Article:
how do I add privacy/dog safety fencing to an existing chain link fence?
April 23, 2016 4:50 PM   Subscribe

There's a 3 foot high chain link fence between our yard and the neighbors'. We'd like to put up a privacy fence there to keep out their dogs and block our view of their yard. How do we do that?

Our neighbors' dog has been acting aggressively toward our kids when they're in the yard, and talking to them about it doesn't seem to be getting us anywhere. We're worried the dog is going to jump the fence and hurt the kids.

So, we're thinking this might be a "good fences make good neighbors" situation. And we wouldn't mind having a privacy fence between our yards anyway. But how do we deal with the existing chain link fence? Do we build a new row of wooden fencing just inside of it? Or will that look too ugly on the neighbors' side? Removing the chain link fence seems like it would be extremely expensive and difficult.

I have no idea whom the chain link fence actually belongs to -- in our stretch of houses all the yards have them so I'm not sure if they're original and sort of jointly owned or if one homeowner or the other put in this fence at some point. I'm not sure how to go about finding that out.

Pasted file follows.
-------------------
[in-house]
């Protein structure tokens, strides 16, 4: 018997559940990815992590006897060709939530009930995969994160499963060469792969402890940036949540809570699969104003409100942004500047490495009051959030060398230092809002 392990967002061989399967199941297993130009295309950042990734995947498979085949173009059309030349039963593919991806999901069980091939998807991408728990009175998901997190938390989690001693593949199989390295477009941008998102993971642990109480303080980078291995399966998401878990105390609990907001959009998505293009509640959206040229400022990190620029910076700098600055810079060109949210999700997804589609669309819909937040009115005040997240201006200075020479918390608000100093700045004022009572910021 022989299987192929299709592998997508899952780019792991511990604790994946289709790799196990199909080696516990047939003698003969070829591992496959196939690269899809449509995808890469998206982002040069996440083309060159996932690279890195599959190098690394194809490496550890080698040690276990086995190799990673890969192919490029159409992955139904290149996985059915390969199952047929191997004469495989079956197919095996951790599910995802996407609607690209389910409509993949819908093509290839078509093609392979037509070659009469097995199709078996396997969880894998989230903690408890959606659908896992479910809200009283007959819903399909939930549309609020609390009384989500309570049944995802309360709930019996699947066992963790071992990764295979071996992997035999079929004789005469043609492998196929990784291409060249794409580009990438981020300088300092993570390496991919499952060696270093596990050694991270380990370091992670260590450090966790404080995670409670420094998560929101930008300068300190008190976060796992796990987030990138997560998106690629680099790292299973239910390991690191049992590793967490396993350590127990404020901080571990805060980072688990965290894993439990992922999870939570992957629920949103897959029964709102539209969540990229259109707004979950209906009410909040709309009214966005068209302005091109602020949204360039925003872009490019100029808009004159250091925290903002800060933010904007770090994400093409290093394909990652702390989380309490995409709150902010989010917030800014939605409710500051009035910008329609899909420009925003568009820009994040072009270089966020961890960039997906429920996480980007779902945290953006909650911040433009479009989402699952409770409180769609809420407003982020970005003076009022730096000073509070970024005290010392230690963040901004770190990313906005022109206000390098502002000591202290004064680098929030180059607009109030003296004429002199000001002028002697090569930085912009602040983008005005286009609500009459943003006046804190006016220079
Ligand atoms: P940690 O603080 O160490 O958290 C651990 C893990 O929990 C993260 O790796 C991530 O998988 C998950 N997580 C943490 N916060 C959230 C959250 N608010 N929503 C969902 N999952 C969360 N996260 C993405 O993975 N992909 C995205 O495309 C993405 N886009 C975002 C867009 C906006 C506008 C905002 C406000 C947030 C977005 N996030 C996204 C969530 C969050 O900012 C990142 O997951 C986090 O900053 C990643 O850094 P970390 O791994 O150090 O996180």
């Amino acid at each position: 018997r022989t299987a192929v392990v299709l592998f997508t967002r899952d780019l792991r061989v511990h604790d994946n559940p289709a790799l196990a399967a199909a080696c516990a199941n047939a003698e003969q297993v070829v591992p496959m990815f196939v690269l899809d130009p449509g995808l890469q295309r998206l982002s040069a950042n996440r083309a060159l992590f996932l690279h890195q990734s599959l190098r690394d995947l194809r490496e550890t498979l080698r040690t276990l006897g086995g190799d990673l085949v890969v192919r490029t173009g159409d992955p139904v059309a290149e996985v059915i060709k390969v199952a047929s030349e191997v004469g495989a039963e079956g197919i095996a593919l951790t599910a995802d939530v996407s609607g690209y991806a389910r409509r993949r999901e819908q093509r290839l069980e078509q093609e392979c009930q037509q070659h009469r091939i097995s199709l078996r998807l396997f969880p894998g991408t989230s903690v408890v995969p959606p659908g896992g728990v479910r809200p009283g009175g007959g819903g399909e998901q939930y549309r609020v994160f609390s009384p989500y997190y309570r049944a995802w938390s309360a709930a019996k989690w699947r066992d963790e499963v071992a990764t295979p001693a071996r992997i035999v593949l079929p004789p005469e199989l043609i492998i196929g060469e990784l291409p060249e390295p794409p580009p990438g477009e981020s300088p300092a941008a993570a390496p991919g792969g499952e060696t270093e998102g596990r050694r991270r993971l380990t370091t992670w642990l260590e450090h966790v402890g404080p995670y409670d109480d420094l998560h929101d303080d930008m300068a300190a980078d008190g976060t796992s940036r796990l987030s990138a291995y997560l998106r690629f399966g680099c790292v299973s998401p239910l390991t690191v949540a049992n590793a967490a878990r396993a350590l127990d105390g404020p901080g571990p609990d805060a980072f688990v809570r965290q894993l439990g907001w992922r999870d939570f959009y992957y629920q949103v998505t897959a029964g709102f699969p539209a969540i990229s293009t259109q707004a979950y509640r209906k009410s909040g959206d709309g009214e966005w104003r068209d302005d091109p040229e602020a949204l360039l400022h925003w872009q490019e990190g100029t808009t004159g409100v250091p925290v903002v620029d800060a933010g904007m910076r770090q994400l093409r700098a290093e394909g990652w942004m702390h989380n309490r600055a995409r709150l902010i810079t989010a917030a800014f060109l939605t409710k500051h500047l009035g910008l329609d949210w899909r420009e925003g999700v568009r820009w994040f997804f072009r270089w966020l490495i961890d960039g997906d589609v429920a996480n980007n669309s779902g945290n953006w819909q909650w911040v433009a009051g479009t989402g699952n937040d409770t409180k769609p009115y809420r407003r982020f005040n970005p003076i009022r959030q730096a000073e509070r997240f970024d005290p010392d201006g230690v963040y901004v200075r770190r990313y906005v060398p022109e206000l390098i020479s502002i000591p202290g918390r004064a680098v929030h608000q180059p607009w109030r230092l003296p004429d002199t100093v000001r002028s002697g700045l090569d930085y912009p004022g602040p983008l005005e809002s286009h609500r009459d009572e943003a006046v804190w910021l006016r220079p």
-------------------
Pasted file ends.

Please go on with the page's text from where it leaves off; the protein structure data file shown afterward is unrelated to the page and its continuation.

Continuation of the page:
We'd very much appreciate some advice on what/how to build! Thanks very much, metafilter.
posted by gerstle to Home & Garden (13 answers total)
You locale may have particular regulations regarding fences, but the standard way to do this is to put the privacy fence on your side of the property line abutting the chain link fence.
posted by procrastination at 4:56 PM on April 23, 2016 [6 favorites]

Ugh, seems like either way you're going to need some minimal cooperation from them to keep the dogs in while you build the fence. Either they'll get out while removing the chain link or it will be really unpleasant trying to build something with an unhappy dog inches away. I vote for offering to pay for it if they keep the dogs away for the duration, and replacing the whole thing. (it will involve digging up posts set in concrete, probably, which is a pain in the ass)